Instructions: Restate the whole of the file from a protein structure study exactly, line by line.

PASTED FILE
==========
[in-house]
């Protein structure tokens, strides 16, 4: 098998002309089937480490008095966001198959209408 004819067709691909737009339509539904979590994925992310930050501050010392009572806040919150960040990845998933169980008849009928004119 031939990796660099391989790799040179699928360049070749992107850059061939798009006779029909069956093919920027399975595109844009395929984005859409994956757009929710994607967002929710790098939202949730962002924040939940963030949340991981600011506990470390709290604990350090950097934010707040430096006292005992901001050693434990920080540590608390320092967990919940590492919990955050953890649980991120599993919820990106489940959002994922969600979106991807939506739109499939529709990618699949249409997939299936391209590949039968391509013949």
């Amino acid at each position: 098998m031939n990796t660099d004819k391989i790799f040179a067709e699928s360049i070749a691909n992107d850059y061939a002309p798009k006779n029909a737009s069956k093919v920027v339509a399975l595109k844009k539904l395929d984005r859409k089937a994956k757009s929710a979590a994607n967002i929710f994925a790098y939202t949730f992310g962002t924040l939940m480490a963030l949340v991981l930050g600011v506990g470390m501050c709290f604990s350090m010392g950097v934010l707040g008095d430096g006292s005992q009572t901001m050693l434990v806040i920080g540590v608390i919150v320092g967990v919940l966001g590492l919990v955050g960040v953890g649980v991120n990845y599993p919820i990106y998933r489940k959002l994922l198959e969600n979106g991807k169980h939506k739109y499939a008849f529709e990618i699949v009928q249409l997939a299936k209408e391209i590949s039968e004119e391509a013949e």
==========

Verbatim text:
[in-house]
């Protein structure tokens, strides 16, 4: 098998002309089937480490008095966001198959209408 004819067709691909737009339509539904979590994925992310930050501050010392009572806040919150960040990845998933169980008849009928004119 031939990796660099391989790799040179699928360049070749992107850059061939798009006779029909069956093919920027399975595109844009395929984005859409994956757009929710994607967002929710790098939202949730962002924040939940963030949340991981600011506990470390709290604990350090950097934010707040430096006292005992901001050693434990920080540590608390320092967990919940590492919990955050953890649980991120599993919820990106489940959002994922969600979106991807939506739109499939529709990618699949249409997939299936391209590949039968391509013949």
């Amino acid at each position: 098998m031939n990796t660099d004819k391989i790799f040179a067709e699928s360049i070749a691909n992107d850059y061939a002309p798009k006779n029909a737009s069956k093919v920027v339509a399975l595109k844009k539904l395929d984005r859409k089937a994956k757009s929710a979590a994607n967002i929710f994925a790098y939202t949730f992310g962002t924040l939940m480490a963030l949340v991981l930050g600011v506990g470390m501050c709290f604990s350090m010392g950097v934010l707040g008095d430096g006292s005992q009572t901001m050693l434990v806040i920080g540590v608390i919150v320092g967990v919940l966001g590492l919990v955050g960040v953890g649980v991120n990845y599993p919820i990106y998933r489940k959002l994922l198959e969600n979106g991807k169980h939506k739109y499939a008849f529709e990618i699949v009928q249409l997939a299936k209408e391209i590949s039968e004119e391509a013949e």